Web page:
In one study, for example, 71 percent of students reported that they valued the process of preparing PechaKucha presentations, citing the brevity of conversations and the degree of creative freedom afforded as factors in their satisfaction (Ave, Beasley, and Brogan 2020). Another study yielded 94 percent of responses recommending PechaKucha tasks be given in future versions of the course (Polin 2018). In an assumption beyond these findings, some researchers suggest that enhanced task engagement could also translate into gains in presentation skills and creative thinking (Ave, Beasley, and Brogan 2020).

However, because students may find some features of PechaKucha conversations challenging—notably the need to deal with each slide in just 20 seconds (Ave, Beasley, and Brogan 2020; Hirst 2016; Liao, Lewis, and Winiski 2020)—another study recommends “Consistent Dialogue” and transparent” about the value and benefits of PechaKucha tasks, particularly when used as formative assessments rather than summative assessments that help students learn rather than measure prior learning (Hirst 2016, p. 152).


“In general, students enjoy PechaKucha presentations. Although the highly structured nature is constraining, it can also be empowering” (Lucas and Rawlins 2015, p.106). Giving students the option to do something new and different, something they will also likely find attractive, is an effective approach to teaching, and adding PechaKucha-based lectures to your repertoire of teaching practices can further bring your courses to life.

Recommended resources

  • The official PechaKucha website offers great examples of PechaKuchas from events from all over the world.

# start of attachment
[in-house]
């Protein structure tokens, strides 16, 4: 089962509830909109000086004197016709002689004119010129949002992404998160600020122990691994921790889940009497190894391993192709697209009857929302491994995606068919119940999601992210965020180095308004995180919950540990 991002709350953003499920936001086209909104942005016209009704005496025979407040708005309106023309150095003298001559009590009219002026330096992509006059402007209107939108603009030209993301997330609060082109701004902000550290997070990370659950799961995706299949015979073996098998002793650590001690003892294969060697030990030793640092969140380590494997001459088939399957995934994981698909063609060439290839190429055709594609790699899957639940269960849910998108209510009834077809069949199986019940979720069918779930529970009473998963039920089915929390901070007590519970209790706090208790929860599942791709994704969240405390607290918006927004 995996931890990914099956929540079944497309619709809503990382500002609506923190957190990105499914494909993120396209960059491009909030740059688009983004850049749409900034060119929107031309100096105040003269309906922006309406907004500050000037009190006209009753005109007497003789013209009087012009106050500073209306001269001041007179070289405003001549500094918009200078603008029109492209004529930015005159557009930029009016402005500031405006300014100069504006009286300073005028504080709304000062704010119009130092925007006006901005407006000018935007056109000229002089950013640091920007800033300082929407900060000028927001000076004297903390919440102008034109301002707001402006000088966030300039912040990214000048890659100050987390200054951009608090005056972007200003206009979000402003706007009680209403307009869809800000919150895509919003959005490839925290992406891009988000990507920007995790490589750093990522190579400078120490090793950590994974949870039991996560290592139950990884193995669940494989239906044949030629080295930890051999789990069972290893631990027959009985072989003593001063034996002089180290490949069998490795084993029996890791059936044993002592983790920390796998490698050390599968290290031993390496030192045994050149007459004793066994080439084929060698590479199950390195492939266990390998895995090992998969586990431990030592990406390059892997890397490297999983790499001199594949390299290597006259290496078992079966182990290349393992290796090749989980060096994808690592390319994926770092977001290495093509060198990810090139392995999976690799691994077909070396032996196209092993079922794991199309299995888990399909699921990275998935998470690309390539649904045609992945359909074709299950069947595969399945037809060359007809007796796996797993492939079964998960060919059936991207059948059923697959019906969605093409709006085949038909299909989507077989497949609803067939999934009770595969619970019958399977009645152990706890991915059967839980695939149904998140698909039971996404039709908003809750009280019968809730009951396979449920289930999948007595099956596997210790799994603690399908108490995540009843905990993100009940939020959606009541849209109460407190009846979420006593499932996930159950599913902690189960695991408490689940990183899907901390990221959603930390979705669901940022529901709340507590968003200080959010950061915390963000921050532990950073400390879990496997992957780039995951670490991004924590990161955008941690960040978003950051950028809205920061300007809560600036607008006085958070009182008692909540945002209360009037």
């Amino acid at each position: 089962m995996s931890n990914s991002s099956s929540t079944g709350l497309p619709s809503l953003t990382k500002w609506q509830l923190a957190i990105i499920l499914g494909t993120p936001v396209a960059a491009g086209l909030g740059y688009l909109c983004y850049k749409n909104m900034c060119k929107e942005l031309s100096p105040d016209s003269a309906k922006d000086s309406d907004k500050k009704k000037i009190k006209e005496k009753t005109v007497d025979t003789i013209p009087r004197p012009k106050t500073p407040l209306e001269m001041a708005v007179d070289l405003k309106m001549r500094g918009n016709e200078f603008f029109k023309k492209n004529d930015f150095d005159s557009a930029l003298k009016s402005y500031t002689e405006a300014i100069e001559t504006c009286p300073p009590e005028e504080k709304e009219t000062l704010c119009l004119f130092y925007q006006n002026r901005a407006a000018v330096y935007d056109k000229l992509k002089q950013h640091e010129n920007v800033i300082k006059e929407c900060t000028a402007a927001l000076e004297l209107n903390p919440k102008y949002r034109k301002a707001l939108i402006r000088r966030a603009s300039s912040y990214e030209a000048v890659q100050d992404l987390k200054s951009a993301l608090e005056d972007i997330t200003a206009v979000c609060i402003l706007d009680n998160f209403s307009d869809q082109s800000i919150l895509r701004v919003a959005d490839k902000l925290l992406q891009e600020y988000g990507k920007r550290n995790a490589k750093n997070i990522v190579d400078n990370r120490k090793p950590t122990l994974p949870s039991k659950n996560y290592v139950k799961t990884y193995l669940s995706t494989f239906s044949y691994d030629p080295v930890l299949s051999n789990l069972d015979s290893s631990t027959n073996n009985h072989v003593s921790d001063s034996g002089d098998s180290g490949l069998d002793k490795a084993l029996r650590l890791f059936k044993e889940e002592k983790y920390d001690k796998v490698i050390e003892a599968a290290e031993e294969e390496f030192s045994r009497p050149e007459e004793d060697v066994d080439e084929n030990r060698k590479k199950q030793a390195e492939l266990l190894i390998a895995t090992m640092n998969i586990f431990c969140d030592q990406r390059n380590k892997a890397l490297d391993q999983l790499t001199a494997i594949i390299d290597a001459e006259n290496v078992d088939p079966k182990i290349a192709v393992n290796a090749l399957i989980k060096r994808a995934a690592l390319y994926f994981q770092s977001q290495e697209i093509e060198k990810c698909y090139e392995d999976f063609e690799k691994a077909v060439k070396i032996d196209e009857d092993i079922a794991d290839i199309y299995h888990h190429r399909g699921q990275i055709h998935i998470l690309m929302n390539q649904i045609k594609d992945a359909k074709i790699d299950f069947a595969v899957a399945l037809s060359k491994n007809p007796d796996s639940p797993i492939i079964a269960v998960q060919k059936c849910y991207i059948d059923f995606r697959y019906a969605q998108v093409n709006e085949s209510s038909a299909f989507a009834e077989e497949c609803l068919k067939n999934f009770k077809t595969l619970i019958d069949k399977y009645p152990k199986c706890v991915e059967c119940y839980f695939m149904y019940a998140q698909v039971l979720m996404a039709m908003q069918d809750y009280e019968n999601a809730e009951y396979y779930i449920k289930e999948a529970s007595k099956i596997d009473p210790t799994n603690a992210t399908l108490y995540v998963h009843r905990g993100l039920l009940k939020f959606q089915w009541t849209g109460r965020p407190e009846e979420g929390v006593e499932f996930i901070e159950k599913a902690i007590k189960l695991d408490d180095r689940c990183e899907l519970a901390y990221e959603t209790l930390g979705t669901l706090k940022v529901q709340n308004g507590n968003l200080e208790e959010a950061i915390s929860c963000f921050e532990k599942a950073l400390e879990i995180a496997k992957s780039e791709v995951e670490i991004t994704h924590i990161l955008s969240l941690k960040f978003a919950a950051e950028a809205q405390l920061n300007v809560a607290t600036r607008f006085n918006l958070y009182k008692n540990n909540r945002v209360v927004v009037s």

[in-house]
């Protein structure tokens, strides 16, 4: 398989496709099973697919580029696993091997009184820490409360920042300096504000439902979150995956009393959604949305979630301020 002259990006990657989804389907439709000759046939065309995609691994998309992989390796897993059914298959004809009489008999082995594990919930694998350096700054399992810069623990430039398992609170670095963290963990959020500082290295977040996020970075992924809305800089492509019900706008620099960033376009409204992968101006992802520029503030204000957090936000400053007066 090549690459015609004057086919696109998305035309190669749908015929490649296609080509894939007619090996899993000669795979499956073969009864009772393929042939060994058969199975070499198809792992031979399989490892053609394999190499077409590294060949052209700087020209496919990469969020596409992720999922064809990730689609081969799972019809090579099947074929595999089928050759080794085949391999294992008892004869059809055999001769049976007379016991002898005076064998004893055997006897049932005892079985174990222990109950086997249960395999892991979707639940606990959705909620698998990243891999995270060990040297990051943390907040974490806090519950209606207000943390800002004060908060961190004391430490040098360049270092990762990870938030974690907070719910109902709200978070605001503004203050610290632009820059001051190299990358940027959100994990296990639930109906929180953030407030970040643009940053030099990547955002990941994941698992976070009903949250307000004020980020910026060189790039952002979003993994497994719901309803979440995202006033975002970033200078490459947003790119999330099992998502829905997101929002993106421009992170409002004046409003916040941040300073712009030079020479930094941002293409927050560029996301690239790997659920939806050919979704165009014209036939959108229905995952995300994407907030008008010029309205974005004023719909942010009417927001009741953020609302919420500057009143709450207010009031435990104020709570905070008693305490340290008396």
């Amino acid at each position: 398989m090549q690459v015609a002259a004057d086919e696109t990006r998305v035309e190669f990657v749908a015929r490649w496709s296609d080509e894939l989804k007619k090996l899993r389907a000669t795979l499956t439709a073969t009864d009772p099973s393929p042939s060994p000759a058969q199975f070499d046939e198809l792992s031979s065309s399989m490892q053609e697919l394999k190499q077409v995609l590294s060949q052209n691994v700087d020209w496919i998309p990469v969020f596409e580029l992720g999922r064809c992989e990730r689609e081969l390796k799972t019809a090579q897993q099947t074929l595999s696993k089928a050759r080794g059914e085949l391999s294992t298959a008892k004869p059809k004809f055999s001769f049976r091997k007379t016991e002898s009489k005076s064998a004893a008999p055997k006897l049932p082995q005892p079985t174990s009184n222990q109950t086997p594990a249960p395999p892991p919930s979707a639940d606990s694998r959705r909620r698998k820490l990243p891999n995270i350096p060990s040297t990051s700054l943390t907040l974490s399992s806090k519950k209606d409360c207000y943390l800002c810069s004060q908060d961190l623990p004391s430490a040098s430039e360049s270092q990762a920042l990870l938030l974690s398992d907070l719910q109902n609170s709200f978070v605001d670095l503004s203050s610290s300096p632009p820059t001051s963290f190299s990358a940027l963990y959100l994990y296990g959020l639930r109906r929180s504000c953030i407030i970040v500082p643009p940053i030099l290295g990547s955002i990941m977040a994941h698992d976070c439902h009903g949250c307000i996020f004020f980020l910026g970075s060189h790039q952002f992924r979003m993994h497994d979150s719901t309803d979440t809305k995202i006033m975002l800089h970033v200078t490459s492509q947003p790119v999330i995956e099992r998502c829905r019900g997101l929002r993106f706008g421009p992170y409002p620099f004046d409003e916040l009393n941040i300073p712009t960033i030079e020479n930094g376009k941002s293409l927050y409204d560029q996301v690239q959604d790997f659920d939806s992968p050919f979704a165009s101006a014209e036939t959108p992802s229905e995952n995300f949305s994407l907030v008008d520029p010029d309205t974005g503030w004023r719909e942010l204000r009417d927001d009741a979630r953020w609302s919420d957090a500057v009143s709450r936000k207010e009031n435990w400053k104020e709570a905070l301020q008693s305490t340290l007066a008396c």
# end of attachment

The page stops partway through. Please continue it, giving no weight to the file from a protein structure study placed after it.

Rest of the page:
• This Ceri Savage article provides basic information on PechaKuchas and tips on creating them.

  • Kathryn Cronin’s article provides excellent tips and resources as well as examples of PechaKuchas.

  • A comprehensive overview of how to create a compelling PechaKucha can be found here.

  • This sample PechaKuchas Student Assessment Form can give you a head start in crafting your own assignments.

If you are interested in adopting PechaKucha Presentations into your courses and would like assistance or advice on design, assignments or lectures, contact Teaching Support at www.teaching.pitt.edu or at teaching@pitt.edu.

J.D. Wright is a teaching advisor at the University Center for Teaching and Learning. It can be accessed at jdw14@pitt.edu.

the reviewer

Abraham, Reem Rachel, Sharmila Turk, James Gonsalves, Sarish Naduvil Narayanan, M Ganesh Kamath, Jay Prakash, and Kiranmay S. opinion. 2018. “Adjusted Self-Guided Learning Sessions in Physiology with Pre-Reading Tasks and Pecha Kucha Conversations: Students’ Perceptions.” Advances in Physiology Education 42:26-31.

Avey, James S., Devin Beasley, and Amy Brogan. 2020. “A Comparative Investigation of Student Learning through PechaKucha Presentations in Online Higher Education.” Innovative Higher Education 45: 373-86.

Bakcek, Ozcu, Civenk Tastan, Emin Egin Pervin Kurtoğlu, Birthan Tastan. 2020. “A comparison of PechaKucha and traditional PowerPoint presentations in nursing education: a randomized controlled study.” Nursing Education in Practice 42: 1-6.

Hurst, Nikki. 2016. “Using Pecha Kucha as Formative Assessment in Two University Units: (Re)imagining ‘Correct Lines.’ Higher Education Research Practitioner 10 (1): 140-55.

Liao, Min Kane, Greg Lewis, and Mike Winskey. 2020. “Do students learn better using Pecha Kucha, an alternative presentation format?” Journal of Microbiology and Biology Education 21 (3): 1-4.

Lucas, Kristen and Jacob D. Rollins. 2015. “PechaKucha Presentations: Teaching Storytelling, Visual Design, and Briefing.” Communications Instructor 29 (2): 102-7.

Metcalf, Amy, Margaret F. Leighton, and Trina L. Joslin. 2016. “Three Ways to Improve Student Presentations.” TESOL Journal 7(2): 421-28.

Boleyn, Beth. 2019. “The Leadership Exploration Project: Developing and Analyzing Leader Definition and Persuasive Presentation.” Management Teaching Review 4(2): 119-137.

Waisanen, Don. 2018. “Using Pecha Kucha Speech to Analyze and Train Humor Skills.” Communications Instructor 32 (2): 82-86.

PechaKucha is a registered trademark of PechaKucha, Inc